How Does Pasteurization Work - History and Methodology

How pasteurization works
Pasteurization is a technique applied to increase the shelf life of many food items, especially beverages. Learn more about the history and working of this effective sterilization method, in this Buzzle article.
Dairy products, like milk, butter, cheese, various canned foods, juices, syrups, low-alcoholic beverages (like beer and wine), almonds, eggs, vinegar, and even water are pasteurized to inhibit the growth of bacteria and other harmful pathogens present in these products.
The process of heating foodstuff to prevent them from going bad has been known to humans since a long time. However, the reason behind this spoiling of food was discovered by Louis Pasteur. He determined that microorganisms, like bacteria, yeast, molds, etc., were the reason behind the foods turning sour or their appearance becoming cloudy.

Louis Pasteur determined the exact time and temperature that are needed to kill the toxic microorganisms without changing the taste of wine. He called it pasteurization and patented the process, which was then applied to preserve beer, vinegar, milk, and many other liquids. This article explains the history behind this process and how pasteurization works.
History of Pasteurization
✦ The process of heating wine to increase its shelf life was used by Chinese since 1117. This was first registered in the diary Tamonin-nikki in Japan in 1568.
✦ After nearly two centuries, in 1768, an Italian scientist Lazzaro Spallanzani experimentally proved that heat efficiently killed bacteria, and hermetic sealing of foods further prevented their growth.
Nicolas Appert
✦ Later, in 1795, Nicolas Appert, a French chef and confectioner, began experimenting with methods to preserve foods. He invented the canning process in which food is processed, sealed, and boiled in airtight containers to increase its shelf life. However, Appert boiled the food for a long time and at very high temperature, which altered its flavor and nutrition value. Also, alcohol (boiling point 78°C or 172°F) present in alcoholic beverages used to evaporate during this process.
Louis Pasteur
✦ Finally, in 1864, renowned French chemist and microbiologist Louis Pasteur was called upon to study the frequent souring of wines. At that time, fermentation was thought to be a chemical process. Pasteur's research revealed that fermentation was carried out by yeast, a living organism, which appeared round and plump under the microscope. After studying spoiled wine, he found that it contained a different rod-shaped microbe which caused the wine to turn sour. He also discovered that only some microbes, especially bacteria, are involved in the souring of wines.

He then determined the temperature and duration of heating wine to kill bacteria present in it. He found out that heating wine below its boiling point, at a temperature which kills the bacteria, and then rapidly cooling it inhibits their growth. He, thus, came to the rescue of the French wine industry. This pasteurization process was later applied to beer, vinegar, and milk preservation.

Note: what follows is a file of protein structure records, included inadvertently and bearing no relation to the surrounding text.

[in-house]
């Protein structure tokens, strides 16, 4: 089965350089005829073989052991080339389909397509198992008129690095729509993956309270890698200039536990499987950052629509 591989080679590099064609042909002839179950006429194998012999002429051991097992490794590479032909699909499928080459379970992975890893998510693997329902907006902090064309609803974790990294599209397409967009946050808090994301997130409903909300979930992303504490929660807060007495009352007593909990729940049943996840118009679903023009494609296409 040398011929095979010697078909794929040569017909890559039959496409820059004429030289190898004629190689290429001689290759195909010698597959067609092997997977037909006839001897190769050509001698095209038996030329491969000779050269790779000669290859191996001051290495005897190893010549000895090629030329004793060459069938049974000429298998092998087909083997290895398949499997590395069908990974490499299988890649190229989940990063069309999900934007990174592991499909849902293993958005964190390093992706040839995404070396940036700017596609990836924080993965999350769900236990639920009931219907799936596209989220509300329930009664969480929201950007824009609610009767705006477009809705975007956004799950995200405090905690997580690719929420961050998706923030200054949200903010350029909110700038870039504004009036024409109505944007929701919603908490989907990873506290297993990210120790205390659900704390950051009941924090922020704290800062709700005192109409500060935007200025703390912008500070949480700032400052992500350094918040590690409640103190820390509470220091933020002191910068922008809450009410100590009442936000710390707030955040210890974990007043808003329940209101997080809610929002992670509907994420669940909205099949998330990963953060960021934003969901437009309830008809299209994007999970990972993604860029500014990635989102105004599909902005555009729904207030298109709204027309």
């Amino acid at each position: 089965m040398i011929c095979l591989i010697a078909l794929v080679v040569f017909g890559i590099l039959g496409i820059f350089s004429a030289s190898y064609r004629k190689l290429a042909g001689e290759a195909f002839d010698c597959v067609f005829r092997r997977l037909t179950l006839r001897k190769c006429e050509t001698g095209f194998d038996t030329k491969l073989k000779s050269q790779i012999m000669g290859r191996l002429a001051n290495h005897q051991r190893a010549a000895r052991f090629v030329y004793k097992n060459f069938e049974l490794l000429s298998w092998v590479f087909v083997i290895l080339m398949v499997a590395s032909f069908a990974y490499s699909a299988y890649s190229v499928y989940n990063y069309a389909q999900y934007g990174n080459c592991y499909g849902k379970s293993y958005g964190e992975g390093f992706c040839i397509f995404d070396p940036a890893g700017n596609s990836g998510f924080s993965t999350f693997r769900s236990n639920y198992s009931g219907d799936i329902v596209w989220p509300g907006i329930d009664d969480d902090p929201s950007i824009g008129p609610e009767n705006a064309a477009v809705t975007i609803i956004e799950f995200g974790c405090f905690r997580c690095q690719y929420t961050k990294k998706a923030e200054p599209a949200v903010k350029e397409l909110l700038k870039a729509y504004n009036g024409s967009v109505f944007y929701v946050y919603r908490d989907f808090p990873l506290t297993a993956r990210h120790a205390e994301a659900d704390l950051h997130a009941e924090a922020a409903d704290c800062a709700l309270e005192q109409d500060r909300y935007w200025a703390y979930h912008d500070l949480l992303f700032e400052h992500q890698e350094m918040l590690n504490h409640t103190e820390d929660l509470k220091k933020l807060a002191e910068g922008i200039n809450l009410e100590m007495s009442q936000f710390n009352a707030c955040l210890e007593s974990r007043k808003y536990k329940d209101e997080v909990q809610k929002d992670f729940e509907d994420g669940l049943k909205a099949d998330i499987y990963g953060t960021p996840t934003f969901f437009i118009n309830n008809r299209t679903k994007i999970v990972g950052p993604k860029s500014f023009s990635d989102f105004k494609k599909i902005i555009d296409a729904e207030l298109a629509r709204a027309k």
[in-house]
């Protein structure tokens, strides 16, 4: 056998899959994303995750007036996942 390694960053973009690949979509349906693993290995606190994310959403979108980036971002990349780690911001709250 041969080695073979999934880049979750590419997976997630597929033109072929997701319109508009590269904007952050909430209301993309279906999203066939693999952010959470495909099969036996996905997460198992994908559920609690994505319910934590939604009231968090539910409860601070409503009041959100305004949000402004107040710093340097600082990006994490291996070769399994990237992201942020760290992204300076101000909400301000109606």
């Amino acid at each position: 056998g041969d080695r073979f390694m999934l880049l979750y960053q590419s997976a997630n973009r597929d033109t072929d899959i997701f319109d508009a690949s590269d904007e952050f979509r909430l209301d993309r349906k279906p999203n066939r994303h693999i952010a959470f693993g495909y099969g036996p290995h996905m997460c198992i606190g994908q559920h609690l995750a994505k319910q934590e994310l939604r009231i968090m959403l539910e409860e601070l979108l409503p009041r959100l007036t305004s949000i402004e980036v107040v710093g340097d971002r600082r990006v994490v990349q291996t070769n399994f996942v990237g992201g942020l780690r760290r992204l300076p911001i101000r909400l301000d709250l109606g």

How Pasteurization Works
We must first understand the structure of bacteria to know how pasteurization affects it.
Structure of Bacteria
Structure of Bacteria
» Bacteria are unicellular organisms made up of a cell envelope, cytoplasm, and flagella.
» The cell envelope is made up of a cell wall and plasma membrane, its main function being protection.
» The cytoplasm is where all the life processes take place, and flagella are structures that a bacterium uses for locomotion, attachment, or as a means of protection. To regulate these life processes, certain enzymes are secreted by bacteria.
» The bacteria are, thus, made up of proteins, certain fatty acids, ribosomes, water, chromosomes, nutrients, and enzymes. Spoiling of food is a result of the metabolic activities carried out by bacteria present in it.
Pasteurization Process
Pasteurization Process
» Pasteurization involves heating of liquids at certain temperatures, which are generally below its boiling point, and then rapidly cooling these foods. Rapid cooling in this process is important because any bacteria that are not destroyed during heat treatment, are done so, during the cooling phase.
» Heating of foods causes the enzymes secreted by bacteria to denature, i.e., break down and change their shape. This modification stops the functions of bacteria and helps preserve food.
» Heating also damages the cell envelope of the bacterium. The shape of proteins and fatty acids that make up the cell wall is modified, and as a result, the cell wall weakens. The internal cytoplasm of the bacteria tends to expand due to heating. The weakened cell wall is unable to sustain the buildup of internal pressure, which causes the cell to burst.
» There are certain thermoduric bacteria which are more resistant to heat. They are harder to kill. Hence, to keep them in check and prevent them from multiplying, these heat-withstanding bacteria are refrigerated to keep them under control.
Pasteurization is an important process, which increases the durability of foodstuff. It is one of the most proven methods of treating foods to make them bacteria-free, retain them for a longer time, and avoid their spoilage.